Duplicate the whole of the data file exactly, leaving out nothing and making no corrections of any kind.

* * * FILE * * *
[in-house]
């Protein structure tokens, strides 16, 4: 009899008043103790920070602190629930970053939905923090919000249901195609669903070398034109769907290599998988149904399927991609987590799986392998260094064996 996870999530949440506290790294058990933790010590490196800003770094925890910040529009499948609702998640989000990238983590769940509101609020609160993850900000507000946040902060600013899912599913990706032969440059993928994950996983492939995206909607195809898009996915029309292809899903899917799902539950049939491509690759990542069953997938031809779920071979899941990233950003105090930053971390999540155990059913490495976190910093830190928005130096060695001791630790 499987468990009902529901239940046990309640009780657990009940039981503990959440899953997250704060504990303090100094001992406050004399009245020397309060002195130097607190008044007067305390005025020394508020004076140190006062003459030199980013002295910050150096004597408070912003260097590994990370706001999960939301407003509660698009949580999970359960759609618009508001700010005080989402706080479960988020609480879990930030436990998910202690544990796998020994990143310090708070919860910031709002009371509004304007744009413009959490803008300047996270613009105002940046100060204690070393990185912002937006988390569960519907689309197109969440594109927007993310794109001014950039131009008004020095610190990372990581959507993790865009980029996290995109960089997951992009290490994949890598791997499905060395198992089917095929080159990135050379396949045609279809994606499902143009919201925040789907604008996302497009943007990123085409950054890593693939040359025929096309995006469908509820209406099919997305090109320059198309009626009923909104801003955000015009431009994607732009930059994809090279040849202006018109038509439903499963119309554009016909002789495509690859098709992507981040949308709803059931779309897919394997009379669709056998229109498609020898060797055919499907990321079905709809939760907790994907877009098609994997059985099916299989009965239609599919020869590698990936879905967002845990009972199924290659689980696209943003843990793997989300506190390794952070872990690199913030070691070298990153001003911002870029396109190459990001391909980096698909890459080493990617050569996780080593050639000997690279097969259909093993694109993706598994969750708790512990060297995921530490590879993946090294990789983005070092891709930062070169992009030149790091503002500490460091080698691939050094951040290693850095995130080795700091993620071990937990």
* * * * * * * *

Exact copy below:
[in-house]
């Protein structure tokens, strides 16, 4: 009899008043103790920070602190629930970053939905923090919000249901195609669903070398034109769907290599998988149904399927991609987590799986392998260094064996 996870999530949440506290790294058990933790010590490196800003770094925890910040529009499948609702998640989000990238983590769940509101609020609160993850900000507000946040902060600013899912599913990706032969440059993928994950996983492939995206909607195809898009996915029309292809899903899917799902539950049939491509690759990542069953997938031809779920071979899941990233950003105090930053971390999540155990059913490495976190910093830190928005130096060695001791630790 499987468990009902529901239940046990309640009780657990009940039981503990959440899953997250704060504990303090100094001992406050004399009245020397309060002195130097607190008044007067305390005025020394508020004076140190006062003459030199980013002295910050150096004597408070912003260097590994990370706001999960939301407003509660698009949580999970359960759609618009508001700010005080989402706080479960988020609480879990930030436990998910202690544990796998020994990143310090708070919860910031709002009371509004304007744009413009959490803008300047996270613009105002940046100060204690070393990185912002937006988390569960519907689309197109969440594109927007993310794109001014950039131009008004020095610190990372990581959507993790865009980029996290995109960089997951992009290490994949890598791997499905060395198992089917095929080159990135050379396949045609279809994606499902143009919201925040789907604008996302497009943007990123085409950054890593693939040359025929096309995006469908509820209406099919997305090109320059198309009626009923909104801003955000015009431009994607732009930059994809090279040849202006018109038509439903499963119309554009016909002789495509690859098709992507981040949308709803059931779309897919394997009379669709056998229109498609020898060797055919499907990321079905709809939760907790994907877009098609994997059985099916299989009965239609599919020869590698990936879905967002845990009972199924290659689980696209943003843990793997989300506190390794952070872990690199913030070691070298990153001003911002870029396109190459990001391909980096698909890459080493990617050569996780080593050639000997690279097969259909093993694109993706598994969750708790512990060297995921530490590879993946090294990789983005070092891709930062070169992009030149790091503002500490460091080698691939050094951040290693850095995130080795700091993620071990937990």